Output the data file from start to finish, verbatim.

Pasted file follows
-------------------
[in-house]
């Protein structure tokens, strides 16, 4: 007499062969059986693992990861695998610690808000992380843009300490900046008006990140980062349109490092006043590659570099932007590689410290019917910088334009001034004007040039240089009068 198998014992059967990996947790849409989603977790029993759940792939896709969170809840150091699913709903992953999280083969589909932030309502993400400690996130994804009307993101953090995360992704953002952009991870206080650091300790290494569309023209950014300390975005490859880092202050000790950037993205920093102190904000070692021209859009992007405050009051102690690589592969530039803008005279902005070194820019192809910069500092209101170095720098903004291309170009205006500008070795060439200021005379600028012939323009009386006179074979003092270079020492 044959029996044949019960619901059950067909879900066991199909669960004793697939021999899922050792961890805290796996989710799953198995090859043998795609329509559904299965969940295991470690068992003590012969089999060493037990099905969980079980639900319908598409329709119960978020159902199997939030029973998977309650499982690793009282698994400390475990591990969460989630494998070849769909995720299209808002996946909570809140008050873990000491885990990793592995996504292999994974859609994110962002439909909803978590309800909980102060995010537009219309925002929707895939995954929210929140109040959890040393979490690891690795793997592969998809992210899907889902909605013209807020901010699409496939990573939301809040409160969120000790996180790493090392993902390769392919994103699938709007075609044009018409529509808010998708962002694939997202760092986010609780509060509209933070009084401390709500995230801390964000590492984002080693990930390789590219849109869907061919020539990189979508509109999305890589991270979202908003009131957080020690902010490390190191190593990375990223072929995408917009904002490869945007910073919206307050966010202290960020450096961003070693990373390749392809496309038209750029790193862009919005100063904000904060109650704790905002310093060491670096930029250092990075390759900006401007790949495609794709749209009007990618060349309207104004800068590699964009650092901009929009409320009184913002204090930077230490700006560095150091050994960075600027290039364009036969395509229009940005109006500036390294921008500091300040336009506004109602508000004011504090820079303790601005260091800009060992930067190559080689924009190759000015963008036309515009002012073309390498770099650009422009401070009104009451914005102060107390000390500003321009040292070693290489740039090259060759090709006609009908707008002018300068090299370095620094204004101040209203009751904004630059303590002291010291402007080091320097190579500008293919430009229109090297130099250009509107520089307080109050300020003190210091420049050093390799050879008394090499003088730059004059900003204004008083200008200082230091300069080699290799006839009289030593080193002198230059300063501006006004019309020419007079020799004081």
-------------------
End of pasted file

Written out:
[in-house]
């Protein structure tokens, strides 16, 4: 007499062969059986693992990861695998610690808000992380843009300490900046008006990140980062349109490092006043590659570099932007590689410290019917910088334009001034004007040039240089009068 198998014992059967990996947790849409989603977790029993759940792939896709969170809840150091699913709903992953999280083969589909932030309502993400400690996130994804009307993101953090995360992704953002952009991870206080650091300790290494569309023209950014300390975005490859880092202050000790950037993205920093102190904000070692021209859009992007405050009051102690690589592969530039803008005279902005070194820019192809910069500092209101170095720098903004291309170009205006500008070795060439200021005379600028012939323009009386006179074979003092270079020492 044959029996044949019960619901059950067909879900066991199909669960004793697939021999899922050792961890805290796996989710799953198995090859043998795609329509559904299965969940295991470690068992003590012969089999060493037990099905969980079980639900319908598409329709119960978020159902199997939030029973998977309650499982690793009282698994400390475990591990969460989630494998070849769909995720299209808002996946909570809140008050873990000491885990990793592995996504292999994974859609994110962002439909909803978590309800909980102060995010537009219309925002929707895939995954929210929140109040959890040393979490690891690795793997592969998809992210899907889902909605013209807020901010699409496939990573939301809040409160969120000790996180790493090392993902390769392919994103699938709007075609044009018409529509808010998708962002694939997202760092986010609780509060509209933070009084401390709500995230801390964000590492984002080693990930390789590219849109869907061919020539990189979508509109999305890589991270979202908003009131957080020690902010490390190191190593990375990223072929995408917009904002490869945007910073919206307050966010202290960020450096961003070693990373390749392809496309038209750029790193862009919005100063904000904060109650704790905002310093060491670096930029250092990075390759900006401007790949495609794709749209009007990618060349309207104004800068590699964009650092901009929009409320009184913002204090930077230490700006560095150091050994960075600027290039364009036969395509229009940005109006500036390294921008500091300040336009506004109602508000004011504090820079303790601005260091800009060992930067190559080689924009190759000015963008036309515009002012073309390498770099650009422009401070009104009451914005102060107390000390500003321009040292070693290489740039090259060759090709006609009908707008002018300068090299370095620094204004101040209203009751904004630059303590002291010291402007080091320097190579500008293919430009229109090297130099250009509107520089307080109050300020003190210091420049050093390799050879008394090499003088730059004059900003204004008083200008200082230091300069080699290799006839009289030593080193002198230059300063501006006004019309020419007079020799004081």